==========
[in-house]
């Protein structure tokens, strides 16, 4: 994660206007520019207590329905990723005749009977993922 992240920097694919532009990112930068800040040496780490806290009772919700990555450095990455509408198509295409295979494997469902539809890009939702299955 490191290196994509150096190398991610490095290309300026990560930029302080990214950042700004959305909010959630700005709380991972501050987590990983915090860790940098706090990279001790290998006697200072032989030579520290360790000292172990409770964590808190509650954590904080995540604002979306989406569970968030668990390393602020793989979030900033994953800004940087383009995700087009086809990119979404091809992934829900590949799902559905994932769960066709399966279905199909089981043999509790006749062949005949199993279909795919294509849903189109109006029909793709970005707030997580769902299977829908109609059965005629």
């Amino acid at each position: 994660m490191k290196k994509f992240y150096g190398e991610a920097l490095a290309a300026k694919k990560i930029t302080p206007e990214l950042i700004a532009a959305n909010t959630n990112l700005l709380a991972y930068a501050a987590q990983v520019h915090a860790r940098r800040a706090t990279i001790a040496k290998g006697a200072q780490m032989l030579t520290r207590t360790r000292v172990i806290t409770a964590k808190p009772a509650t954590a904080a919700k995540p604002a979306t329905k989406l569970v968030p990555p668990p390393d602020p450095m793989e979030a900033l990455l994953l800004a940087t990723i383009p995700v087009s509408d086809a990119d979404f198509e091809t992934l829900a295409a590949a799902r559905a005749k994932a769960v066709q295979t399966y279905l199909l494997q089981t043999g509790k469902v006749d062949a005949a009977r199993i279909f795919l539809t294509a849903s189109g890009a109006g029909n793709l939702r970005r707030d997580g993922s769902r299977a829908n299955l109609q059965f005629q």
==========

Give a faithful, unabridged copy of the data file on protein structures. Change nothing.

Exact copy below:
[in-house]
């Protein structure tokens, strides 16, 4: 994660206007520019207590329905990723005749009977993922 992240920097694919532009990112930068800040040496780490806290009772919700990555450095990455509408198509295409295979494997469902539809890009939702299955 490191290196994509150096190398991610490095290309300026990560930029302080990214950042700004959305909010959630700005709380991972501050987590990983915090860790940098706090990279001790290998006697200072032989030579520290360790000292172990409770964590808190509650954590904080995540604002979306989406569970968030668990390393602020793989979030900033994953800004940087383009995700087009086809990119979404091809992934829900590949799902559905994932769960066709399966279905199909089981043999509790006749062949005949199993279909795919294509849903189109109006029909793709970005707030997580769902299977829908109609059965005629």
């Amino acid at each position: 994660m490191k290196k994509f992240y150096g190398e991610a920097l490095a290309a300026k694919k990560i930029t302080p206007e990214l950042i700004a532009a959305n909010t959630n990112l700005l709380a991972y930068a501050a987590q990983v520019h915090a860790r940098r800040a706090t990279i001790a040496k290998g006697a200072q780490m032989l030579t520290r207590t360790r000292v172990i806290t409770a964590k808190p009772a509650t954590a904080a919700k995540p604002a979306t329905k989406l569970v968030p990555p668990p390393d602020p450095m793989e979030a900033l990455l994953l800004a940087t990723i383009p995700v087009s509408d086809a990119d979404f198509e091809t992934l829900a295409a590949a799902r559905a005749k994932a769960v066709q295979t399966y279905l199909l494997q089981t043999g509790k469902v006749d062949a005949a009977r199993i279909f795919l539809t294509a849903s189109g890009a109006g029909n793709l939702r970005r707030d997580g993922s769902r299977a829908n299955l109609q059965f005629q």